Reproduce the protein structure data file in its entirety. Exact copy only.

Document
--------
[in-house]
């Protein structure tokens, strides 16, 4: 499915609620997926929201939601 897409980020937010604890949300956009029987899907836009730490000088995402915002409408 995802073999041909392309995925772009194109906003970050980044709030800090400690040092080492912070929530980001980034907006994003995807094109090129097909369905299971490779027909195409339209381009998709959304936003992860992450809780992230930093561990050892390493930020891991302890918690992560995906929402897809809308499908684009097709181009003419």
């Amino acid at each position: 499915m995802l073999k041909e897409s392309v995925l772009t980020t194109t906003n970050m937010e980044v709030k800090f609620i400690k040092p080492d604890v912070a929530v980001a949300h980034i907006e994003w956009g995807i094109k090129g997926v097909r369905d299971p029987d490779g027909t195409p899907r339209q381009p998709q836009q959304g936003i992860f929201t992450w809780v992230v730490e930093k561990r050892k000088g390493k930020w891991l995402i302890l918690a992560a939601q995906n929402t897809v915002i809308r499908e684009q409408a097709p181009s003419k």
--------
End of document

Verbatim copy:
[in-house]
């Protein structure tokens, strides 16, 4: 499915609620997926929201939601 897409980020937010604890949300956009029987899907836009730490000088995402915002409408 995802073999041909392309995925772009194109906003970050980044709030800090400690040092080492912070929530980001980034907006994003995807094109090129097909369905299971490779027909195409339209381009998709959304936003992860992450809780992230930093561990050892390493930020891991302890918690992560995906929402897809809308499908684009097709181009003419």
């Amino acid at each position: 499915m995802l073999k041909e897409s392309v995925l772009t980020t194109t906003n970050m937010e980044v709030k800090f609620i400690k040092p080492d604890v912070a929530v980001a949300h980034i907006e994003w956009g995807i094109k090129g997926v097909r369905d299971p029987d490779g027909t195409p899907r339209q381009p998709q836009q959304g936003i992860f929201t992450w809780v992230v730490e930093k561990r050892k000088g390493k930020w891991l995402i302890l918690a992560a939601q995906n929402t897809v915002i809308r499908e684009q409408a097709p181009s003419k």